Ghosts, Ghouls and Drool: 7 Ways To Prepare your Dog for a Safe Halloween (+ Free Treat Recipe!)

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Ireland Practicing Being A Ghost

Ireland Practicing Being A Ghost

Halloween is fast approaching! For many kids (and some adults too!), that means dressing up as their favorite superhero or Halloween character, lots of candy, and even a little spooking!  For our dogs, especially young puppies, or those that haven’t ever experienced this strange onslaught of the senses, Halloween can be as confusing and scary as a fireworks show!

Think about it: Costumes cover our faces and add weird appendages to our features, strange people come constantly to our front door and yell… loudly! Is it any wonder that many canines display strong anxiety to these things? We might also put our canines right in the thick of it, taking them for a walk or bringing them along as a companion for our little trick or treaters. Imagine what they must be thinking when they come across that scary witch or graveyard of skulls?!

I often talk about the concept of “setting up for success” and for occasions such as Halloween where costumes are meant to evoke strong and sometimes frightening emotions, this concept becomes very important. In the service dog world, we proof and prepare canines for many different scenarios and possibilities that they may encounter during their busy lives helping out their family. In controlled environments, we expose dogs to the lights and sounds of emergency vehicles, encourage volunteers to come dressed in their work clothes to bring along the smells of the community and we have very generous fireman and police officers take time to come to the facilities in full gear, to expose the developing puppies to funny helmets, gas masks, oxygen tanks, and utility belts covered in things that might look like toys. However, for the majority of “household” canines, their exposure and learning experiences are slightly different. Some have a very integrative life, are out in the community all the time (or as much as possible), meeting new people and new things. Others spend some, or all of their lives around a few houses, and the local park. For any dog, at either end of the exposure spectrum, going around the corner and coming face to face with a Yeti, or someone dressed up as our favorite martial arts turtle can be quite a shock, and can evoke emotion and behaviours that we have never witnessed or experienced EVER!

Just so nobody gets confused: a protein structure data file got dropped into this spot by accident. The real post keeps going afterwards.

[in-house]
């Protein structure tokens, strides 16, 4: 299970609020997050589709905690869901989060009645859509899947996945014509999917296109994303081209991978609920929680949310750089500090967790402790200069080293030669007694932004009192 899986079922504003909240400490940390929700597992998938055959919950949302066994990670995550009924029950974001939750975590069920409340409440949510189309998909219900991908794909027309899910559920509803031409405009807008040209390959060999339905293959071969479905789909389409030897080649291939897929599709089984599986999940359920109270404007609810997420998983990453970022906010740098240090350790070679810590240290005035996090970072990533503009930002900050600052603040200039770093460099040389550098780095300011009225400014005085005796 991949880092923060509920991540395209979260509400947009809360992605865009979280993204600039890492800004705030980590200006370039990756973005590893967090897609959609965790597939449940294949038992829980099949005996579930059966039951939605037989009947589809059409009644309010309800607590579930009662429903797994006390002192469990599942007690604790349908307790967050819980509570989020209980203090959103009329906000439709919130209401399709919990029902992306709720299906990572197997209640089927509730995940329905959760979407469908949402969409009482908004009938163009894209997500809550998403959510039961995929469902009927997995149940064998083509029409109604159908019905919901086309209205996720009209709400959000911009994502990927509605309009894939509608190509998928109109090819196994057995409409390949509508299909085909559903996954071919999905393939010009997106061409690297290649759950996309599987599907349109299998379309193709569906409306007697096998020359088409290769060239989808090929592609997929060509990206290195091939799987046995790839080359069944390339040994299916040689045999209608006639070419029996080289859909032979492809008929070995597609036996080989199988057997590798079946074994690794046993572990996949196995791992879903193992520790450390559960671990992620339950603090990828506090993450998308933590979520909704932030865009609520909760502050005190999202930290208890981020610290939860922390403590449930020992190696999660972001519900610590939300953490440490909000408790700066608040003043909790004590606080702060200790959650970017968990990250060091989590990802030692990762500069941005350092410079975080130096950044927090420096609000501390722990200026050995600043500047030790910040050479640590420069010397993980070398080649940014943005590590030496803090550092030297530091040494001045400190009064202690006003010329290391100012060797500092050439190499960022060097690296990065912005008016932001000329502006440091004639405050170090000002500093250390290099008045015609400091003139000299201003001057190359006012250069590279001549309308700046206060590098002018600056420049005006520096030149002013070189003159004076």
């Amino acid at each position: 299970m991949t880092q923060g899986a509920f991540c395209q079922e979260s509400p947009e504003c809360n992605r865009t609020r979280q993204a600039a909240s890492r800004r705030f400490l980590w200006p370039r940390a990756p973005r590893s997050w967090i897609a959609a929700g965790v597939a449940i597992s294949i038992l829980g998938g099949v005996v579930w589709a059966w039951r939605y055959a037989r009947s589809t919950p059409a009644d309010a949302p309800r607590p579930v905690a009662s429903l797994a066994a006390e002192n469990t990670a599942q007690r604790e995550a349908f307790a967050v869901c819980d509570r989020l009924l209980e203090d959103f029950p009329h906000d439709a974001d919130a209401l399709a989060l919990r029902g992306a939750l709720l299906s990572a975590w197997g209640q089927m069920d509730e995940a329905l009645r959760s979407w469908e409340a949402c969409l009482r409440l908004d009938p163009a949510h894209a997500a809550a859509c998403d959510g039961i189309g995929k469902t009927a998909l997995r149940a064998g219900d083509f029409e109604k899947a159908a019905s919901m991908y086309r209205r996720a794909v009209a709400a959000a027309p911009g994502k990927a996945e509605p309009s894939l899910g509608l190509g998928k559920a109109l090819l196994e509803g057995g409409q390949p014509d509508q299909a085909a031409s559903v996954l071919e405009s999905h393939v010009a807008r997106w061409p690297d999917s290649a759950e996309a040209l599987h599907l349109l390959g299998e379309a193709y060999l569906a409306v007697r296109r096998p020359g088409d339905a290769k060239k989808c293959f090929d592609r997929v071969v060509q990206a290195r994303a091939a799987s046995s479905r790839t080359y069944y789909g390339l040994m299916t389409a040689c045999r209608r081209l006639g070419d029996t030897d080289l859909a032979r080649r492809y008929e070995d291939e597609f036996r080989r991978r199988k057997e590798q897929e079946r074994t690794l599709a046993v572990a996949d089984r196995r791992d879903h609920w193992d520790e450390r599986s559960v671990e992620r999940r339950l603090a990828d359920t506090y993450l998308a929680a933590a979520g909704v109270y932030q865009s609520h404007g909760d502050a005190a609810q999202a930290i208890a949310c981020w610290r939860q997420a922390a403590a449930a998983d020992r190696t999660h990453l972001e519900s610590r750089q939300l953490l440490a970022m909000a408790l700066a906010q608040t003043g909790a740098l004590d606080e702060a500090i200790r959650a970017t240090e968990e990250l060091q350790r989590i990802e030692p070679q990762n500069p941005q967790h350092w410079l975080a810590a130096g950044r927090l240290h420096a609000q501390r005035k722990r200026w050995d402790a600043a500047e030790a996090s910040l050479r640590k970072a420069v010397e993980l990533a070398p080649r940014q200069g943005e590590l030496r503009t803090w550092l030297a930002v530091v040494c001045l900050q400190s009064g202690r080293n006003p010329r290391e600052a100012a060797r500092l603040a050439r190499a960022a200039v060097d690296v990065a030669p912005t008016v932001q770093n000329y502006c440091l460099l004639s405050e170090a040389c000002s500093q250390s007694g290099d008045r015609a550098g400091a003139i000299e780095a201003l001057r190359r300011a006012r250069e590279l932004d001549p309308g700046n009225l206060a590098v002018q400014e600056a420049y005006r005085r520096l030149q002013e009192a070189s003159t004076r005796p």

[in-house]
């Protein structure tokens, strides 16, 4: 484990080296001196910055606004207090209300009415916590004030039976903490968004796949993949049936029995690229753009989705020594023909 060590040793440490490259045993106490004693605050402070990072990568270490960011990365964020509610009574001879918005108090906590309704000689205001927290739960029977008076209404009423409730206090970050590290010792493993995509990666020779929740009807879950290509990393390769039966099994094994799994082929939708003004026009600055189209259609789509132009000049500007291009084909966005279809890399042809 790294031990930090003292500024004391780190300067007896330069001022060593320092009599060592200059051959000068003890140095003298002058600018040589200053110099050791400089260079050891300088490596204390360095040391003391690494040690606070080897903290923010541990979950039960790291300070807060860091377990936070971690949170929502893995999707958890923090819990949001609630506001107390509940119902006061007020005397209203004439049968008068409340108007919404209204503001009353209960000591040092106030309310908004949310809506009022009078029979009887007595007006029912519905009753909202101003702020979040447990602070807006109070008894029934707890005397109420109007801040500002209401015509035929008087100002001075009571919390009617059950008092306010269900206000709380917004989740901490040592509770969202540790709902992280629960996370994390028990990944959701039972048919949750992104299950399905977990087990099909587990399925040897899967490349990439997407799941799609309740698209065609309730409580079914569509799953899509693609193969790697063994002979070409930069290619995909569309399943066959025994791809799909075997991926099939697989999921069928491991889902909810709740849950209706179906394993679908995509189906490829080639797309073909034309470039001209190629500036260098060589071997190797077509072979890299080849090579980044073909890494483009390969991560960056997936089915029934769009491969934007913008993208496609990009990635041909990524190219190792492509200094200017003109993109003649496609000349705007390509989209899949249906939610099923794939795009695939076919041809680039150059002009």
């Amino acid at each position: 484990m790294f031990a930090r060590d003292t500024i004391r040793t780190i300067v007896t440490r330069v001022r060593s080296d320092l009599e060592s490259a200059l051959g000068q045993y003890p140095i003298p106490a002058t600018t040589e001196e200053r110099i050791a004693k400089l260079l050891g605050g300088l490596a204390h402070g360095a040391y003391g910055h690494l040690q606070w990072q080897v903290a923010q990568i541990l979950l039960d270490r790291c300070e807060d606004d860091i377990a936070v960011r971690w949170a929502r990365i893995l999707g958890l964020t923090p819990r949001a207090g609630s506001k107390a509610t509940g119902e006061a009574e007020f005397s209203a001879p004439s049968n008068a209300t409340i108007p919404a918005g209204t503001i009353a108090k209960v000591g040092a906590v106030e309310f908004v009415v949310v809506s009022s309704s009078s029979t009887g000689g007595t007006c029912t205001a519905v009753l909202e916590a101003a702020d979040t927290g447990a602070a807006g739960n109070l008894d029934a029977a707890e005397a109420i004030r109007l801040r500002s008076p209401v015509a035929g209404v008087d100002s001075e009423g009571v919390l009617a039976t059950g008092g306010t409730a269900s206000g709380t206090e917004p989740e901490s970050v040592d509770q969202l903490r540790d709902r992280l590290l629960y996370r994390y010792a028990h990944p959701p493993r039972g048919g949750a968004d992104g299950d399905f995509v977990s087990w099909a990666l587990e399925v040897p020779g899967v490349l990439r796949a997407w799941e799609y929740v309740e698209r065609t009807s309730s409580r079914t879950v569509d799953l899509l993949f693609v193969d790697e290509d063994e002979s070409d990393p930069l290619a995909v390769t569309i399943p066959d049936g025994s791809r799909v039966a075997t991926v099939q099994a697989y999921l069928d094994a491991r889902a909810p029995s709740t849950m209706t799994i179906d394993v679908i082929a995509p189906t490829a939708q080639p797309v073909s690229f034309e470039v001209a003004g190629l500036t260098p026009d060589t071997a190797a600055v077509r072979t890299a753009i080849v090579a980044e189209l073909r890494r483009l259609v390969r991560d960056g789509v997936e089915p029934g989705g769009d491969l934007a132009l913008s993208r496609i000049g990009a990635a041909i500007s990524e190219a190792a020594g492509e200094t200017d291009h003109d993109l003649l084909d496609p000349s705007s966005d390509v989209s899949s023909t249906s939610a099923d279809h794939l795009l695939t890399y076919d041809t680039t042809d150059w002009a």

You Thought I was Cute Before!!

You Thought I was Cute Before!!

So what can we do? Here is a list of things to keep in mind around the Halloween season and some ways to make All Hallows’ Eve as positive as possible:

For those of us with canine-enriched lives

  1. Have a good play with your dog at the local park or in your backyard well before you have to start handing out candy. Make sure their needs are met!
  2. Take them for a “business” run (pee and poop) before the trick-or-treaters are out and about. Usually it is still daylight at this point so you will also be less likely to be surprised by a costumed ghoul or ghost. Then take them out after when things have drastically calmed down and most, if not all, of the families have gone home.
  3. Usually someone stays at home to hand out candy. GREAT! Don’t leave your dog in the front room or by the front door unattended where they can be over stimulated by commotion outside and knocking/doorbell ringing. It also avoids any possible escape attempts.
  4. Set up a quiet and safe room for the canine. Put on the TV or turn the radio on with some nice easy listening, and pull the blinds over the window. For some, just running a fan in the room is enough white noise to block out stimulation happening at the front door. Make sure the room is safe for the dog, whatever their age. If they become stressed, they can act out on furniture, electrical cords, and doors. Set them up for success by minimizing dangerous items.
  5. If you are at the front door, take some time to check on them at a decent frequency. Reinforce their quiet behaviour with verbal praise and even the occasional delicious treat. (It is treat night for everyone else, after all! See below for a great recipe.) If they become anxious or unsure, spend some time to quiet them down and redirect these tense emotions towards a fun or happy thing. Get out their favorite toy or puzzle and have them work through it. Spend a little time running through their various commands so they redirect onto the task at hand, not what is going on outside.
  6. If your dog barks at the doorbell… Contact Canines By Design and we can help fix that, but for now, watch for people coming to the house or tape over the door bell with a sign to say “do not ring”.
  7. Make sure the candy and chocolate is out of reach from them. Also make sure that your children or guests know that the canine cannot have any “people” treats. Many kids like to spread out their candy on the floor to check out their “haul” after trick-or-treating. That’s fine… just maybe close the door to their bedroom first to avoid any canines snacking!

If you are out and come across a dog:

  1. Do not approach (even if you know the dog): Remember you are wearing a costume: Canines are very good at reading body language, facial expressions, and verbal language. We are running around having fun with raised/excited voices and covered faces (masks or makeup)… it doesn’t exactly give them a fair chance to assess the situation. If you have to go say hello, remove your mask and return your emotional level back to a relaxed and calm state before doing so. Even your own canine may second-guess that it is actually you when you are dressed up to scare!
  2. If you are going up to a house and you hear a dog barking from very near or right behind the door, turn around and head to the next house. While we want to give the benefit of the doubt to those caregivers, we cannot assume that the dog will be OK with us near their house and their people. They are already showing sign of arousal and they may make the wrong assumption and turn a fun night into a negative one.